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'Disappointed and thrilled' about the number of women elected in municipal elections says activist group

'Many cities improved on their 2014 numbers, and in some cases, even doubled the number of women that were elected to council'
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Amanda Kingsley Malo
Amanda Kingsley Malo is an elementary school teacher and social activist. She has completed a fellowship in community organisation with the Liberal Party of Canada. Submitted.

A Sudbury based group called PoliticsNOW says it is disappointed and delighted about the number of women elected in municipal elections around the north.

PoliticsNOW describes itself as "a non-partisan grassroots organization that aims to amplify women’s voices and engage in gender-inclusive political discourse, engage more Northern Ontario women in municipal politics and work together to support women candidates."

“Many cities improved on their 2014 numbers, and in some cases, even doubled the number of women that were elected to council,” said founder Amanda Kingsley Malo. "North Bay doubled the number of female representation on their city council, which now sits at 18 per cent."

North Bay now has two of its 10 councillors women. Tanya Vrebosch was relected while Johanne Brosseau makes her first appearance on council, It's the first time that women have finished in the top two spots in North Bay. Both finished well ahead of third place finisher Mike Anthony.

The city has never had a woman mayor.

"Timmins also elected more women, and now sits above the United Nations recommended minimum threshold for effective representation in decision making. Kenora comes close to meeting that minimum threshold as well, with women holding 29% of the available council seats. Sault Ste Marie also improved overall, with women holding 27% of the available council seats."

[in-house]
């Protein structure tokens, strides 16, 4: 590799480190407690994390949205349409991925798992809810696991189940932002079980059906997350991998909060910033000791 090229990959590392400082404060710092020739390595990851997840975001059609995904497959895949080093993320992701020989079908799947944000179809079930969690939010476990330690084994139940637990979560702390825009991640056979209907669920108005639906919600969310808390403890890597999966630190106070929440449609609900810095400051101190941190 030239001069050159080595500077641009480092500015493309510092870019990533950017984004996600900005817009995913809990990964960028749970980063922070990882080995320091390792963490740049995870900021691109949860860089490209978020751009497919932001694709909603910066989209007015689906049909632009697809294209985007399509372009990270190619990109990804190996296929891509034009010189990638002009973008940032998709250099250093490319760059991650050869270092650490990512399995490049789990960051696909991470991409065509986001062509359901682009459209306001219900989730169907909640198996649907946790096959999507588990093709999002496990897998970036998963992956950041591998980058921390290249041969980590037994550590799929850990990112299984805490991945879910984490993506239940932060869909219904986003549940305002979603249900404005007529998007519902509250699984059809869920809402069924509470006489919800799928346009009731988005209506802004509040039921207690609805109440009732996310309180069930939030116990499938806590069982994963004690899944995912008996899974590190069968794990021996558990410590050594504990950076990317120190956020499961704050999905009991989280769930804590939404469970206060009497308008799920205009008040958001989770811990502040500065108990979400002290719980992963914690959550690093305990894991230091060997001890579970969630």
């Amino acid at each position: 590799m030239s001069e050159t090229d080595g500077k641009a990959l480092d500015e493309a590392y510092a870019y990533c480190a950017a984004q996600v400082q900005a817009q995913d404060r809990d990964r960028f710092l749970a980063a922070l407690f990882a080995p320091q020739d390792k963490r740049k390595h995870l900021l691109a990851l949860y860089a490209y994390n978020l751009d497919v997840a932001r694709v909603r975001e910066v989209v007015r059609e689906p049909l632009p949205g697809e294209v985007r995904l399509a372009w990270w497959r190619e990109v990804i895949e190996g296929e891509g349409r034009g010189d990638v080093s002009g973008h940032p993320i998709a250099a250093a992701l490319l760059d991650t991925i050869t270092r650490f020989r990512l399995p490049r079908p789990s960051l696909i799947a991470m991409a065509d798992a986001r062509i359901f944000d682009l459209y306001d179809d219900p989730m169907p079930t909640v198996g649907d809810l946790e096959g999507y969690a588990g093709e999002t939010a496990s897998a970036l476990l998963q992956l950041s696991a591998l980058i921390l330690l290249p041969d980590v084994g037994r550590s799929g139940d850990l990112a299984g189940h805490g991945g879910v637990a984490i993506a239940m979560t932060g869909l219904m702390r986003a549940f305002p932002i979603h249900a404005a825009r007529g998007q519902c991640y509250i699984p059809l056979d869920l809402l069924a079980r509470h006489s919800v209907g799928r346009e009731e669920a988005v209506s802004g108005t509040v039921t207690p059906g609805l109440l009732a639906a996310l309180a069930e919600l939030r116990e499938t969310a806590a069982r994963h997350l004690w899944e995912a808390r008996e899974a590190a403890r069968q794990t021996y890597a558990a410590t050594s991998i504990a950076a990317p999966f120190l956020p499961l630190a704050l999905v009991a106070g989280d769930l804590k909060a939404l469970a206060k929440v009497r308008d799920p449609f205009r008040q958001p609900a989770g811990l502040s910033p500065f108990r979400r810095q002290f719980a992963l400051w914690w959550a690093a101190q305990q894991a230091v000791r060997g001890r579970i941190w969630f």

Other cities like Temiskaming Shores hovered around the same percentage of women elected as they did in 2014.

"Elliot Lake and Greater Sudbury are the only cities in northern Ontario to have elected fewer women than they had in 2014. Elliot Lake nearly had gender parity before Monday’s election, and now only has one woman on council. Greater Sudbury’s new council will have two women less, with only 15% of the available council seats now being held by women.

“While we are disappointed to see the dip in representation in some cities, we are thrilled about the results in others,” said Kingsley Malo.  “When women run, the data shows that they are elected at the same rate that men are. Women often choose not to run for any political office, and that has been true for this past election as well, where only 27 per cent of all candidates that ran municipally in Ontario were women. That being said, that is a huge improvement from 2014, when that percentage sat at 23 per cent.”




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